What is Sharding?

Put simply, sharding is breaking a single database into smaller, more manageable chunks, and distributing those chunks across multiple servers, in order to spread the load and maintain a high throughput.

There are two main ways of cutting up a database — vertical partitioning and horizontal partitioning.

Vertical partitioning happens when different tables from the same database are stored in different instances. Each table is a distinct shard. A simple example of this would be putting all the transactions from North America in one table, and all the transactions from Europe in another table.

Horizontal Partitioning splits the database table into separate sets of rows, and these rows are stored in different database instances. Each set of rows is a shard. A simple example of this would be ‘“Server 1’” taking rows 1 to 10,000 and “Server 2” taking rows 10,001 to 20,000, and so on.

Horizontal partitioning has has two advantages over vertical partitioning:

  1. You do not need to plan how to split your data up in advance;
  2. Your database isn much less ‘“lumpy’” — you can dynamically scale how much of the whole database any one server needs to service.

Why is Sharding Important?

For example, if we split a single table into two partitions, then each host will need to handle half of the operations of the original host. As the operation requests increase, the database can be split into more and more parts.

Sharding is a well established scaling solution for systems with large data sets and/or high throughput operations.

What is Distributed Ledger Technology (DLT)?

DLT networks are peer-to-peer, meaning there is neither a centralized administrator function nor a centralized data store. Public blockchains such as Bitcoin and Ethereum are, perhaps, the best-known examples of DLTs.

DLTs require independent machines, or nodes, to record, synchronize and share transactions in their respective ledgers.

Distributed ledgers can be permissioned or permissionless depending on whether or not nodes require permission to change the ledger. Ledgers are public or private depending on whether anyone (as opposed to just nodes in the network) can access the ledger.

What are DLTs used for?

  • digital currencies;
  • digitally unique objects;
  • digital objects with intrinsic value (like tickets).

We can extrapolate many related use-cases from these, including cryptocurrency, notary services, prediction markets, smart contracts, audit trails, regulatory reporting, streamlining clearing and settlement, digital identity, and so forth. And that’s just the beginning.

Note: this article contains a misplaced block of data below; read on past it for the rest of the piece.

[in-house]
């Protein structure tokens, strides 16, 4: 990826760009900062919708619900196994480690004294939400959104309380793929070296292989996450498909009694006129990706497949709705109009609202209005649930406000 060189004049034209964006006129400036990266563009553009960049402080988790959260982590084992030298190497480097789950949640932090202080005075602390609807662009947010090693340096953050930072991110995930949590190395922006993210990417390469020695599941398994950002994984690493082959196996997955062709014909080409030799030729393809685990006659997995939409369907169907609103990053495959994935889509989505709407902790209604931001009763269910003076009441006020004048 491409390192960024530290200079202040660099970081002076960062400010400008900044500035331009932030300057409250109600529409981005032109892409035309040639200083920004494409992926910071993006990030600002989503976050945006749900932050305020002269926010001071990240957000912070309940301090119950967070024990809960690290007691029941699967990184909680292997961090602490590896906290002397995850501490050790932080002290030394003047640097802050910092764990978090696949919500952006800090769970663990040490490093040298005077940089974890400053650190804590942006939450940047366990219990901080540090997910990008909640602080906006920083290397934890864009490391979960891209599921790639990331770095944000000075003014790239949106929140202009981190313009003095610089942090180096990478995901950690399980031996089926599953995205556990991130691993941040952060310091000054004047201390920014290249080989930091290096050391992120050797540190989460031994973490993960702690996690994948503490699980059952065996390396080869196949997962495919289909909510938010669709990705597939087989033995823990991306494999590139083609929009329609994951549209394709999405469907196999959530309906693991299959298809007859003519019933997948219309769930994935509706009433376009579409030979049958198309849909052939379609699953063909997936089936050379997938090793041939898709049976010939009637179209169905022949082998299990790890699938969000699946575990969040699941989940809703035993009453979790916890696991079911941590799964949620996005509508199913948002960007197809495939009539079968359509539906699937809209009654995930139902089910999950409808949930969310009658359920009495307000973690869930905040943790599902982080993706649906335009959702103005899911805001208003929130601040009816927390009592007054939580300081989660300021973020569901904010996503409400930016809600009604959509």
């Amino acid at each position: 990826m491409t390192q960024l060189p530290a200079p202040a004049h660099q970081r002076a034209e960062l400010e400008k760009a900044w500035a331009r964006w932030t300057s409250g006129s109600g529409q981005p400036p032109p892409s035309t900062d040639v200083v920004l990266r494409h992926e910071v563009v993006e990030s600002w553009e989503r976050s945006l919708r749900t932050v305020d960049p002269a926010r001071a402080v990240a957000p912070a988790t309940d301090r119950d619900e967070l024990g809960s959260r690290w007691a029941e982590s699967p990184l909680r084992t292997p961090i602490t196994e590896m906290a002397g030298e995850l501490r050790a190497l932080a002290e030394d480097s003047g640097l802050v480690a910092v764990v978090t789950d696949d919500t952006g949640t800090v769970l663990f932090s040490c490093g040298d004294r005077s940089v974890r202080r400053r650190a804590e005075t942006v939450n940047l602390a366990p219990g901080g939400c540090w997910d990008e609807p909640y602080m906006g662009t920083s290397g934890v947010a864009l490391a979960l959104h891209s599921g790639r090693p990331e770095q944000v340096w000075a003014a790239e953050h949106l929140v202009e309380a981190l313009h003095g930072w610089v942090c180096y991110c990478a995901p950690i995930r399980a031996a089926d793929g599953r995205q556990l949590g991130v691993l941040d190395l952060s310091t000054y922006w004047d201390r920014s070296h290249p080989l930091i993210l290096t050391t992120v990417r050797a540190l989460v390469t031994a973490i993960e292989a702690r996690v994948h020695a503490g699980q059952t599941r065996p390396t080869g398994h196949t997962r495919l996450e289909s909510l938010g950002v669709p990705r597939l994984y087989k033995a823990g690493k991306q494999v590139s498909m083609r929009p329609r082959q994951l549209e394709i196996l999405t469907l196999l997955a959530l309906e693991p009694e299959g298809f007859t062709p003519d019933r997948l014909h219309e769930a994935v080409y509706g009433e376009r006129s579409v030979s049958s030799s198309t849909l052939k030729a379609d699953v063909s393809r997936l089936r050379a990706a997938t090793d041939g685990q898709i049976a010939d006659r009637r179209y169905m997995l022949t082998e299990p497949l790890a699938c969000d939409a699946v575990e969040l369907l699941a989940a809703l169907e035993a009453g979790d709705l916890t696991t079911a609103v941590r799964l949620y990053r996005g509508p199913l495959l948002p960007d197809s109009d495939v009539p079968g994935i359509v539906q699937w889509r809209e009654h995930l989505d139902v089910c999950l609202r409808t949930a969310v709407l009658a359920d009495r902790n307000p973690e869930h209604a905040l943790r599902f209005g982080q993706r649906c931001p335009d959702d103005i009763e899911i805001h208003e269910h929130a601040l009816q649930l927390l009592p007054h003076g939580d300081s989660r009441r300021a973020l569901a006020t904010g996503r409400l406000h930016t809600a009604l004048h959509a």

Basically, distributed ledgers can be used in some form wherever securing digital relationships via a system of record is required, and control of a central authority is not desired. In other words, DLTs are useful where there is a need for a trustless, peer-to-peer network for exchange of incentives and value.

How does sharding a DLT introduce the potential for fraud?

If a transaction that should happen only once is recorded across an entire network as happening more than once, then you run into a situation known as a double spend.

Consider this: by splitting up a DLT into multiple shards, it is possible for a bad actor to take over a small part of the network with fewer computing resources. For example, if you divide a DLT into two shards, with half of your nodes working on one shard and half on another, you now need only 25% of the hash power of the network to attack one of the two shards. With enough nodes reflecting this false spend, a double spend is now possible.

When a double spend is possible on a DLT, it allows a form of fraud. In late May of 2018, a double spend attack was launched against the Bitcoin Gold exchange: in this attack, a bad actor was able to acquire over 50% of the network’s total hashpower. By doing so, they were able to modify and omit transactions of their own coins from blocks. Subsequently, they could reverse transactions that were previously confirmed.

Understanding how a double spend works reminds us how a sharding a DLT introduces this potential for fraud: ledgers are a transaction record, and they exist to make sure that each spend happens only once. In a distributed ledger, the shards that form the ledger are not all in the same place, and thus are not going to be immediately consistent.


Put more simply, you need to make sure a spend has happened only once on the entire network, and having a lot of shards makes this difficult.

In the next article, we’ll review how a 51% attack presents specific problems when sharding a blockchain.

Stay tuned for more on these specific problems, especially sharding, some attack tools and vectors, and how they are solved in Radix DLT.

Originally published at www.radixdlt.com.

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